Adopted or Surrendered Persons & Survivors of Deceased Adopted Persons
How we can help
If the birth or legal finalization of the adoption occurred in Illinois, we may be able to help.
If you are an adoptee, a surrendered person, or a survivor (adult child, adult grandchild, adoptive parent, legal guardian, or surviving spouse) of a deceased adopted or surrendered person you may be eligible for Confidential Intermediary services.
Your Confidential Intermediary (CI) has legal access to Illinois vital records, the adoption court file, and information from adoption agency files (if an agency was involved). At the start of your case, your CI will work to obtain all the detailed information she can related to your sought-after birth relatives from those resources.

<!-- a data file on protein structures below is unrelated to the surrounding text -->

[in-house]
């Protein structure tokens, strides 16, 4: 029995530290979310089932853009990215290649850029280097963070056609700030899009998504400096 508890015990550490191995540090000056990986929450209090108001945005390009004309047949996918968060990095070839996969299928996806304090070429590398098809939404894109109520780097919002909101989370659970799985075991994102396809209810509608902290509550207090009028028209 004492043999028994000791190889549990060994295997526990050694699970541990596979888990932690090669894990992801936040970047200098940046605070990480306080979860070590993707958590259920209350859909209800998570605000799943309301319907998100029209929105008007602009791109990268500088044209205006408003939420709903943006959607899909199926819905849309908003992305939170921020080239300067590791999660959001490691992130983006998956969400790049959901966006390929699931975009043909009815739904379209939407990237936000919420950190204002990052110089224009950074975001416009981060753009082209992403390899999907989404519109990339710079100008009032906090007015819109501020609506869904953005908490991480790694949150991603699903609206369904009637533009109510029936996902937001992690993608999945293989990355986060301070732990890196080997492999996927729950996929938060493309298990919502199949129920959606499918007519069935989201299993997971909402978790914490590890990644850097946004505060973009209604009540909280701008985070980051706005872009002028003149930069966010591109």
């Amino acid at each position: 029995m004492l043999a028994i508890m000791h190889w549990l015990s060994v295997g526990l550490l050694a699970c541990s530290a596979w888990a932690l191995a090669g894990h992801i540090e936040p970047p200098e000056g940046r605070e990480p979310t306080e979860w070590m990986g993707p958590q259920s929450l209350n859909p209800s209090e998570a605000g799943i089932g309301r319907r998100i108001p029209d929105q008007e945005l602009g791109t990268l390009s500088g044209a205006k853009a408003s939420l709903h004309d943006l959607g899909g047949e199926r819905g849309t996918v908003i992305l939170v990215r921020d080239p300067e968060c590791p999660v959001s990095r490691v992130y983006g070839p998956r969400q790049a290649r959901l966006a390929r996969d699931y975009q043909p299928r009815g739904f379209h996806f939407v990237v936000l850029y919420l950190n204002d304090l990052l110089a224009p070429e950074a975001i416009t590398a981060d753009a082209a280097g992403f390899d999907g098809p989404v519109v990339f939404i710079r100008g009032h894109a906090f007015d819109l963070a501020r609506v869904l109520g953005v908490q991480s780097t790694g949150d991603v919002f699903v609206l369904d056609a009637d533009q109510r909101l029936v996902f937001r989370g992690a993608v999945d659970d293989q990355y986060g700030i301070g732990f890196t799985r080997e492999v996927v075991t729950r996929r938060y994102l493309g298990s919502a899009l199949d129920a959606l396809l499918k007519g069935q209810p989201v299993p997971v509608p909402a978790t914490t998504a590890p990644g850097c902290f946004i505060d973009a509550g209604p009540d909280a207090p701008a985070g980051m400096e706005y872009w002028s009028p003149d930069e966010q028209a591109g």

Once she has all that information, she will contact you to discuss your search options through this program.
In most cases, the person being sought is located. Your CI will explain the reason for the outreach and provide your birth relative with their options for contact. Your birth relative may want to exchange contact information and speak with you directly, they may chose to communicate in anonymous letters through your CI without revealing their name or contact information, or they may decline to participate in a connection. Your CI's role is to be sensitive and attentive to the needs and desires of each party while protecting each person's privacy and confidentiality.
Each CI is knowledgeable about the hopes, expectations, stresses, and frustrations of the process of seeking birth relatives. This program is not intended to provide in-depth counseling, but assistance and support will be provided throughout the process.